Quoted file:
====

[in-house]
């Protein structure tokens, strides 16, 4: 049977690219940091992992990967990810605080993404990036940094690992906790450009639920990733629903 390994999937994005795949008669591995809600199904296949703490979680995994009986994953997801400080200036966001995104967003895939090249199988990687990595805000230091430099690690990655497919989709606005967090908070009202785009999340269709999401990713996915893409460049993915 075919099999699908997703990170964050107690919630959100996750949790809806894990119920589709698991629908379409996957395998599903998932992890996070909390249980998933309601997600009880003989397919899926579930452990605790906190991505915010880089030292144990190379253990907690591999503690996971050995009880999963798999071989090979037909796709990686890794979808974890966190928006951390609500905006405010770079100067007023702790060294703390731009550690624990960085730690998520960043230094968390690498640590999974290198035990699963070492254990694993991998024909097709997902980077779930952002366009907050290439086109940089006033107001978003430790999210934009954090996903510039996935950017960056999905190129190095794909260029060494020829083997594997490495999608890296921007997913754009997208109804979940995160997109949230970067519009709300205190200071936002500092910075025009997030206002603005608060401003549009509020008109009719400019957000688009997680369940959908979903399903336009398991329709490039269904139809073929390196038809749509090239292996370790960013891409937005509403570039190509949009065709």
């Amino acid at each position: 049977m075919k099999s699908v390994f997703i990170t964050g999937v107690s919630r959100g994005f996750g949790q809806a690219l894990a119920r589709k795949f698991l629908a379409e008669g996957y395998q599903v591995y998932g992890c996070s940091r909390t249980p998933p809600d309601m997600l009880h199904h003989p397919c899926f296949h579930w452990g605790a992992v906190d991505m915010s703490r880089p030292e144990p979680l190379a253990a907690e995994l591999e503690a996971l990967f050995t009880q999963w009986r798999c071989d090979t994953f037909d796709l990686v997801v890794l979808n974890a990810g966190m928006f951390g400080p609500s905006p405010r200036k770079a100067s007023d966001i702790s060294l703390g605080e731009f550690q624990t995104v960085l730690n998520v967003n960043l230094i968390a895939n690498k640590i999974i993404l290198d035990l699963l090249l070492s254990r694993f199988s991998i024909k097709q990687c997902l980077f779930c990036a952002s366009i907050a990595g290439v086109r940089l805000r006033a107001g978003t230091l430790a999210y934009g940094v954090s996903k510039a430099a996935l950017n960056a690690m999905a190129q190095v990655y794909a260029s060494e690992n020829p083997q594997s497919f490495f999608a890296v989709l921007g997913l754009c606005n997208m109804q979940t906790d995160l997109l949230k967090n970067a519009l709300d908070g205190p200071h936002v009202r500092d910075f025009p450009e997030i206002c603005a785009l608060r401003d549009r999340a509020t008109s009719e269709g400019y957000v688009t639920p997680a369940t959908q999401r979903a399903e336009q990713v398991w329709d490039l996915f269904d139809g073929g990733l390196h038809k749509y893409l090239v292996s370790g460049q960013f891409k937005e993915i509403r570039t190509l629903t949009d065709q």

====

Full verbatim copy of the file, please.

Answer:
[in-house]
């Protein structure tokens, strides 16, 4: 049977690219940091992992990967990810605080993404990036940094690992906790450009639920990733629903 390994999937994005795949008669591995809600199904296949703490979680995994009986994953997801400080200036966001995104967003895939090249199988990687990595805000230091430099690690990655497919989709606005967090908070009202785009999340269709999401990713996915893409460049993915 075919099999699908997703990170964050107690919630959100996750949790809806894990119920589709698991629908379409996957395998599903998932992890996070909390249980998933309601997600009880003989397919899926579930452990605790906190991505915010880089030292144990190379253990907690591999503690996971050995009880999963798999071989090979037909796709990686890794979808974890966190928006951390609500905006405010770079100067007023702790060294703390731009550690624990960085730690998520960043230094968390690498640590999974290198035990699963070492254990694993991998024909097709997902980077779930952002366009907050290439086109940089006033107001978003430790999210934009954090996903510039996935950017960056999905190129190095794909260029060494020829083997594997490495999608890296921007997913754009997208109804979940995160997109949230970067519009709300205190200071936002500092910075025009997030206002603005608060401003549009509020008109009719400019957000688009997680369940959908979903399903336009398991329709490039269904139809073929390196038809749509090239292996370790960013891409937005509403570039190509949009065709």
């Amino acid at each position: 049977m075919k099999s699908v390994f997703i990170t964050g999937v107690s919630r959100g994005f996750g949790q809806a690219l894990a119920r589709k795949f698991l629908a379409e008669g996957y395998q599903v591995y998932g992890c996070s940091r909390t249980p998933p809600d309601m997600l009880h199904h003989p397919c899926f296949h579930w452990g605790a992992v906190d991505m915010s703490r880089p030292e144990p979680l190379a253990a907690e995994l591999e503690a996971l990967f050995t009880q999963w009986r798999c071989d090979t994953f037909d796709l990686v997801v890794l979808n974890a990810g966190m928006f951390g400080p609500s905006p405010r200036k770079a100067s007023d966001i702790s060294l703390g605080e731009f550690q624990t995104v960085l730690n998520v967003n960043l230094i968390a895939n690498k640590i999974i993404l290198d035990l699963l090249l070492s254990r694993f199988s991998i024909k097709q990687c997902l980077f779930c990036a952002s366009i907050a990595g290439v086109r940089l805000r006033a107001g978003t230091l430790a999210y934009g940094v954090s996903k510039a430099a996935l950017n960056a690690m999905a190129q190095v990655y794909a260029s060494e690992n020829p083997q594997s497919f490495f999608a890296v989709l921007g997913l754009c606005n997208m109804q979940t906790d995160l997109l949230k967090n970067a519009l709300d908070g205190p200071h936002v009202r500092d910075f025009p450009e997030i206002c603005a785009l608060r401003d549009r999340a509020t008109s009719e269709g400019y957000v688009t639920p997680a369940t959908q999401r979903a399903e336009q990713v398991w329709d490039l996915f269904d139809g073929g990733l390196h038809k749509y893409l090239v292996s370790g460049q960013f891409k937005e993915i509403r570039t190509l629903t949009d065709q």